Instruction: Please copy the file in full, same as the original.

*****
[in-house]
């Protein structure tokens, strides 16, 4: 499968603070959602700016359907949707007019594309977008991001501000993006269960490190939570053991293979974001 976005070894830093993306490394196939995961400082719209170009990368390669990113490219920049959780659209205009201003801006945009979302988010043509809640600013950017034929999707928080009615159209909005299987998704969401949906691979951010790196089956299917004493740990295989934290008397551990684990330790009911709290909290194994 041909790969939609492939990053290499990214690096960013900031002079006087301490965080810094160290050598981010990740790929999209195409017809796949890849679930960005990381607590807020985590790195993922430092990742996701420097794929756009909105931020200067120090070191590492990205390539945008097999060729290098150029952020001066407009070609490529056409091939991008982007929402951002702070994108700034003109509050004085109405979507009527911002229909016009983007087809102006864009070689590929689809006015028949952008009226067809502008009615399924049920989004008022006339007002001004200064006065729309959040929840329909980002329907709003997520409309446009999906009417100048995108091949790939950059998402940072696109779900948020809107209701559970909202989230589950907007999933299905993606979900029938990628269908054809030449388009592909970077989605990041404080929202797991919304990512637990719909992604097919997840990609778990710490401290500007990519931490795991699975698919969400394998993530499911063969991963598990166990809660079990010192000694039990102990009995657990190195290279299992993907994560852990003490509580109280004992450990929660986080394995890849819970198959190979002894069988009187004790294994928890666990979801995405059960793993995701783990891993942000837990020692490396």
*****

[in-house]
């Protein structure tokens, strides 16, 4: 499968603070959602700016359907949707007019594309977008991001501000993006269960490190939570053991293979974001 976005070894830093993306490394196939995961400082719209170009990368390669990113490219920049959780659209205009201003801006945009979302988010043509809640600013950017034929999707928080009615159209909005299987998704969401949906691979951010790196089956299917004493740990295989934290008397551990684990330790009911709290909290194994 041909790969939609492939990053290499990214690096960013900031002079006087301490965080810094160290050598981010990740790929999209195409017809796949890849679930960005990381607590807020985590790195993922430092990742996701420097794929756009909105931020200067120090070191590492990205390539945008097999060729290098150029952020001066407009070609490529056409091939991008982007929402951002702070994108700034003109509050004085109405979507009527911002229909016009983007087809102006864009070689590929689809006015028949952008009226067809502008009615399924049920989004008022006339007002001004200064006065729309959040929840329909980002329907709003997520409309446009999906009417100048995108091949790939950059998402940072696109779900948020809107209701559970909202989230589950907007999933299905993606979900029938990628269908054809030449388009592909970077989605990041404080929202797991919304990512637990719909992604097919997840990609778990710490401290500007990519931490795991699975698919969400394998993530499911063969991963598990166990809660079990010192000694039990102990009995657990190195290279299992993907994560852990003490509580109280004992450990929660986080394995890849819970198959190979002894069988009187004790294994928890666990979801995405059960793993995701783990891993942000837990020692490396």